It’s quite a shift: an increasing number of companies are moving from the single sale model to a recurring revenue model. Mum & You and many others are the best-known subscription marketers.

Subscription Business models are based on the idea of selling a product or service to receive monthly or yearly recurring subscription revenue. They focus on customer retention over customer acquisition. This model helps you to capitalize on the compounding value of customer relationships. That means as long as your customers continually see the value your company provides for them, they’ll continue to pay you for it. Here are some pointers which define Why subscription business models work –

Price Value – The product price value in a Subscription Model is beneficial for the brands and customers. In a subscription model pricing of a product is less or discounted to acquire more customers. Some brands like Mum & You also offer their customers to create customized flexi subscription bundles where customers can add product & quantities as per their requirements.

Recurring Revenue – In the Subscription Business model, brands offer the consumer to pay monthly or pre-pay (pay in one-go and get product delivered as per cycle). This makes the revenue model of the company stronger because it guarantees sales over a period rather than a single purchase. This makes revenue forecasting and business easier since a company can project its sales farther out with more accuracy.

Customer Retention – In a Subscription model there is a high retention rate of customer every month depending on the value the company provides to the customer. However, in a single purchase model, 90% of the customers are lost after first-month purchase*.

Lifetime Value (LTV) – One of the key benefits of Subscription Business models are customer LTV. It’s easy to forecast or project How much revenue the brand will make after 12-months or 24-months. This is calculated by numbers of customers, frequency of orders, Average order value and Gross margin.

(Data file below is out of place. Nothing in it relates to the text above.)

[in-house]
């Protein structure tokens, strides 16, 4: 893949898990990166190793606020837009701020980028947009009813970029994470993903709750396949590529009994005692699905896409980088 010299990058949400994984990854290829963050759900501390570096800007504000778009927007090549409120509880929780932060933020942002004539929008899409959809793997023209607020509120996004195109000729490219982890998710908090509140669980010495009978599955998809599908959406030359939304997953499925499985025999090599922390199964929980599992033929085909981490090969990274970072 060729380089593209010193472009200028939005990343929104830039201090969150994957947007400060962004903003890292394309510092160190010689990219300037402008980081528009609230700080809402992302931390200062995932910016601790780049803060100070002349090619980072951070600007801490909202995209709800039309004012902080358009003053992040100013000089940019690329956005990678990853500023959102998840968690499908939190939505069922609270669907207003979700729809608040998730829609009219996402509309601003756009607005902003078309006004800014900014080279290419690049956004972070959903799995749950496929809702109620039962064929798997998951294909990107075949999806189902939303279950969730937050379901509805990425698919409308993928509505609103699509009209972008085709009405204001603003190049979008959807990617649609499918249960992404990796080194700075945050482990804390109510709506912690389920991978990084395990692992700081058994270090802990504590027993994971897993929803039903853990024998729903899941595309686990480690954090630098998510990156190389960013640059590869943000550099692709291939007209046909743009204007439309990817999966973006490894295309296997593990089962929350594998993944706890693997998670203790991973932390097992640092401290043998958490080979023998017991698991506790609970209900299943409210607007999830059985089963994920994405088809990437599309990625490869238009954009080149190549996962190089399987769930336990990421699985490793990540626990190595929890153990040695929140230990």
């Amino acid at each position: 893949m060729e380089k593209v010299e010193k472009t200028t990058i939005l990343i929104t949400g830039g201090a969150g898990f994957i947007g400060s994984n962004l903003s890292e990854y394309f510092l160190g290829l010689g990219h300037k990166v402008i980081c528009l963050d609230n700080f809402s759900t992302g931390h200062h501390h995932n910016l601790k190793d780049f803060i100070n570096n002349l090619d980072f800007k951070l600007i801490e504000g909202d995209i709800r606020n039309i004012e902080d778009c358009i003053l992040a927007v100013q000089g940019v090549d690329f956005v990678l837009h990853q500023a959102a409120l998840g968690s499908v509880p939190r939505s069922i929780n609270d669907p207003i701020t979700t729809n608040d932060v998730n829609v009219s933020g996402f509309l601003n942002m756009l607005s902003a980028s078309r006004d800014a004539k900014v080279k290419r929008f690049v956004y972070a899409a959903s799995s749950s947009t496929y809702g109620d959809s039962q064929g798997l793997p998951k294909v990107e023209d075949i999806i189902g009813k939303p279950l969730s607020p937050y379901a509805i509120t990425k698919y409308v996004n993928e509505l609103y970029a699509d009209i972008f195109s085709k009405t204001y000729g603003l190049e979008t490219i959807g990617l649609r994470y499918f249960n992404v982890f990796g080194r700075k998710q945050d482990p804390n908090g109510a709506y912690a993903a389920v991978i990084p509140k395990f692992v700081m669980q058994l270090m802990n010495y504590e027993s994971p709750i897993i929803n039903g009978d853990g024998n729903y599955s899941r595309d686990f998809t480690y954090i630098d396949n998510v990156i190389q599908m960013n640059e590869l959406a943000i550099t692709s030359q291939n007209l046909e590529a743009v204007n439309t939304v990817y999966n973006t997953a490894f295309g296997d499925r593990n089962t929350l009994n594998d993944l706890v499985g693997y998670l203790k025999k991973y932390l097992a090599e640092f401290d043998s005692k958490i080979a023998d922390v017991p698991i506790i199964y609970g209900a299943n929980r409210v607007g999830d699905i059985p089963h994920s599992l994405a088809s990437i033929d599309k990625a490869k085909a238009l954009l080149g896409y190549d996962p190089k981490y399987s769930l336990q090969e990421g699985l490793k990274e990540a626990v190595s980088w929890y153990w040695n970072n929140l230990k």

Customer Acquisition Cost (CAC) – The amount of money spent on acquiring a customer is CAC. Lower the CAC in the Subscription model higher are the profits brand make.

LTV: CAC - For example, if we spend $10 to acquire a customer and assume that on the average customer will spend $100 over 2 years with us. Let’s further assume we have a 50% Gross margin – so we make $50 in profit per $100 of revenue. We, therefore, have a 5:1 LTV: CAC ratio, once a group of customers have been with us for 2 years. In another way, we make $50 in profit for every $10 we invest in acquiring a customer.

Customer Journey – In a Subscription model, brands know what their customers had bought repeatedly and basis this data brands can cross-sell their other products through Email, Notifications, SMS, etc. The cost of marketing a new product to the existing customers will be very lesser.

Subscription Business model can be optimized in many ways and begins by understanding your goals and establishing benchmarks. By doing so and watching them as they change over time, businesses will develop a better sense of what is working and areas that require improvement. With technology, almost any product or service can now be a subscription model provided the product or parts beckon repeat orders.